Several International Women’s Day events highlighted women’s role in the peace-making process worldwide, and focused on the fact that women and their children often constitute the majority of the victims of war and conflict. At a conference on women and conflict management, former Special Representative of the Secretary-General for Bosnia and Herzegovina Elisabeth Rehn noted that women ambassadors to the U.N. are the most active in pursuing peace worldwide, and praised recent resolutions, mostly reached by women, to increase representation of women in all levels of the U.N. At the event, the Women’s Alliance for Peace and Human Rights in Afghanistan circulated a plea for the United Nations to “form an international tribunal and bring to justice the Taliban and all other war criminals that commit war crimes, crimes against humanity, genocide and cultural genocide in Afghanistan.”
Earlier this week, the United Nations awarded the first-ever women’s peace prizes, established by the U.N. Development Fund for Women and the London-based International Alert. Honorees included Flora Broniva, a Kosovar woman jailed by former Yugoslav government agents for aiding independence-seeking separatists who founded the League of Albanian Women, a group that protested the war and cared for women, children and the elderly. Two Pakistani sisters were also honored; Asma Jahangir and Hina Hilani have worked for two decades defending women’s rights and human rights in Pakistan, India and Bangladesh. Veneranda Nzambazamariya of Rwanda was also honored for her work in restoring peace to Rwanda after the 1994 genocie through the collective of more than 30 women’s organizations that she headed; Nzambazamariya was killed in a plane crash last year.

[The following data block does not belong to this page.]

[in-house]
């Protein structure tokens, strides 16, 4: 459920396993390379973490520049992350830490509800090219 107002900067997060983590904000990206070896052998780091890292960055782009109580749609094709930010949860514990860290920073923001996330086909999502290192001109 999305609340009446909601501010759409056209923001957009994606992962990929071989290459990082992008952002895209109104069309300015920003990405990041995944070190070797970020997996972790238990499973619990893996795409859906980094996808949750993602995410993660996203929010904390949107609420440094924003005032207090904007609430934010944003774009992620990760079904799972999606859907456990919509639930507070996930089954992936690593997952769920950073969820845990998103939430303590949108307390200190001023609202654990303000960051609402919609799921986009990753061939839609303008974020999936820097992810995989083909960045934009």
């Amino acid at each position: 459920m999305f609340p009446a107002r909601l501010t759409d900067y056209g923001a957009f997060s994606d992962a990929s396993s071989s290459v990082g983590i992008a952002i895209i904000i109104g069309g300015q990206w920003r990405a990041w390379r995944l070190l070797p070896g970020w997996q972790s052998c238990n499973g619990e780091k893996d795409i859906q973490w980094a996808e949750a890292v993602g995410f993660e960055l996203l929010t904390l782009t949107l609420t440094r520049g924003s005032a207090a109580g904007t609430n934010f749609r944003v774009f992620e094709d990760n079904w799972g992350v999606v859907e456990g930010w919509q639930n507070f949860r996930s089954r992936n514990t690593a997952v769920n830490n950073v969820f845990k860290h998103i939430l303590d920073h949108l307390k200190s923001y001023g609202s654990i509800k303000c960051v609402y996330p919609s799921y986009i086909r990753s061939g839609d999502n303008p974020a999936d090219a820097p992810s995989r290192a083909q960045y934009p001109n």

Finally, a conference in Cape Town, South Africa also highlighted the role of women in armed conflict. 32 witnesses told their stories of war and conflict, including Nooria Shafiq, an Afghan woman who fled to Pakistan six months ago. Shafiq told of how the Taliban tortured and killed her husband and uncle, and then beat her for appearing in public without a male relative. The conference raised awareness of the fact that women and children are increasingly becoming targets in wars worldwide. South African deputy defense minister Nozizwe Mandala-Routlage noted, “Civilians now make up 90 percent of casualties, compared to 10 percent in World War II.”